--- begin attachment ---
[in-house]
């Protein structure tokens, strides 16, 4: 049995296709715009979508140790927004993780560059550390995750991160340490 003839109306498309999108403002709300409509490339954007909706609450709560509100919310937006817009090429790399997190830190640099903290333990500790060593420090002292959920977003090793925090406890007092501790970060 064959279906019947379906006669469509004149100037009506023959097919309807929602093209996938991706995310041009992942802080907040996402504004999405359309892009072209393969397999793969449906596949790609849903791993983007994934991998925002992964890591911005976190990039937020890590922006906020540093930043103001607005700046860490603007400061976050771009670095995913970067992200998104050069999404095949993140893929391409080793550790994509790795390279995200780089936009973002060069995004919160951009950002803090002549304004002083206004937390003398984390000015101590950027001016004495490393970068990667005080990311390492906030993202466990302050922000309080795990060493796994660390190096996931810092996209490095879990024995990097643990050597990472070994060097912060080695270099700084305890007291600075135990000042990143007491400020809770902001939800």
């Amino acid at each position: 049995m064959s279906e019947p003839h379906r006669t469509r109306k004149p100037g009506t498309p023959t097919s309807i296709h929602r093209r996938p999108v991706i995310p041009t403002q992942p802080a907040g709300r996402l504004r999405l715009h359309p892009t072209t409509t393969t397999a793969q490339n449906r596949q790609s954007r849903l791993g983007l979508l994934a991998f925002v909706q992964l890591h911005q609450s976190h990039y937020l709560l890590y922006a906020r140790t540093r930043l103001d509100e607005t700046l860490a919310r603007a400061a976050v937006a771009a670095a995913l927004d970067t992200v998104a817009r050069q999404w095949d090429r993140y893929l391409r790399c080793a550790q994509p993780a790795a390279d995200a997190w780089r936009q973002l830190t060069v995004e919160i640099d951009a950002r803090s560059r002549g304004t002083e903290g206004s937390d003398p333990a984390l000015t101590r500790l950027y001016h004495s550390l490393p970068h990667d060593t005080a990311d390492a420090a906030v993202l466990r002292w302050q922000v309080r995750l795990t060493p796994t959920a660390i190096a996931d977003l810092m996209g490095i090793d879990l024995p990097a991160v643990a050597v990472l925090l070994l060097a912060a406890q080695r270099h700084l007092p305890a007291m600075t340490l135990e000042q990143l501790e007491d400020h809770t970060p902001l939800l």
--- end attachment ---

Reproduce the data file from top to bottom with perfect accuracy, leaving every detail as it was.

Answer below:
[in-house]
């Protein structure tokens, strides 16, 4: 049995296709715009979508140790927004993780560059550390995750991160340490 003839109306498309999108403002709300409509490339954007909706609450709560509100919310937006817009090429790399997190830190640099903290333990500790060593420090002292959920977003090793925090406890007092501790970060 064959279906019947379906006669469509004149100037009506023959097919309807929602093209996938991706995310041009992942802080907040996402504004999405359309892009072209393969397999793969449906596949790609849903791993983007994934991998925002992964890591911005976190990039937020890590922006906020540093930043103001607005700046860490603007400061976050771009670095995913970067992200998104050069999404095949993140893929391409080793550790994509790795390279995200780089936009973002060069995004919160951009950002803090002549304004002083206004937390003398984390000015101590950027001016004495490393970068990667005080990311390492906030993202466990302050922000309080795990060493796994660390190096996931810092996209490095879990024995990097643990050597990472070994060097912060080695270099700084305890007291600075135990000042990143007491400020809770902001939800």
């Amino acid at each position: 049995m064959s279906e019947p003839h379906r006669t469509r109306k004149p100037g009506t498309p023959t097919s309807i296709h929602r093209r996938p999108v991706i995310p041009t403002q992942p802080a907040g709300r996402l504004r999405l715009h359309p892009t072209t409509t393969t397999a793969q490339n449906r596949q790609s954007r849903l791993g983007l979508l994934a991998f925002v909706q992964l890591h911005q609450s976190h990039y937020l709560l890590y922006a906020r140790t540093r930043l103001d509100e607005t700046l860490a919310r603007a400061a976050v937006a771009a670095a995913l927004d970067t992200v998104a817009r050069q999404w095949d090429r993140y893929l391409r790399c080793a550790q994509p993780a790795a390279d995200a997190w780089r936009q973002l830190t060069v995004e919160i640099d951009a950002r803090s560059r002549g304004t002083e903290g206004s937390d003398p333990a984390l000015t101590r500790l950027y001016h004495s550390l490393p970068h990667d060593t005080a990311d390492a420090a906030v993202l466990r002292w302050q922000v309080r995750l795990t060493p796994t959920a660390i190096a996931d977003l810092m996209g490095i090793d879990l024995p990097a991160v643990a050597v990472l925090l070994l060097a912060a406890q080695r270099h700084l007092p305890a007291m600075t340490l135990e000042q990143l501790e007491d400020h809770t970060p902001l939800l």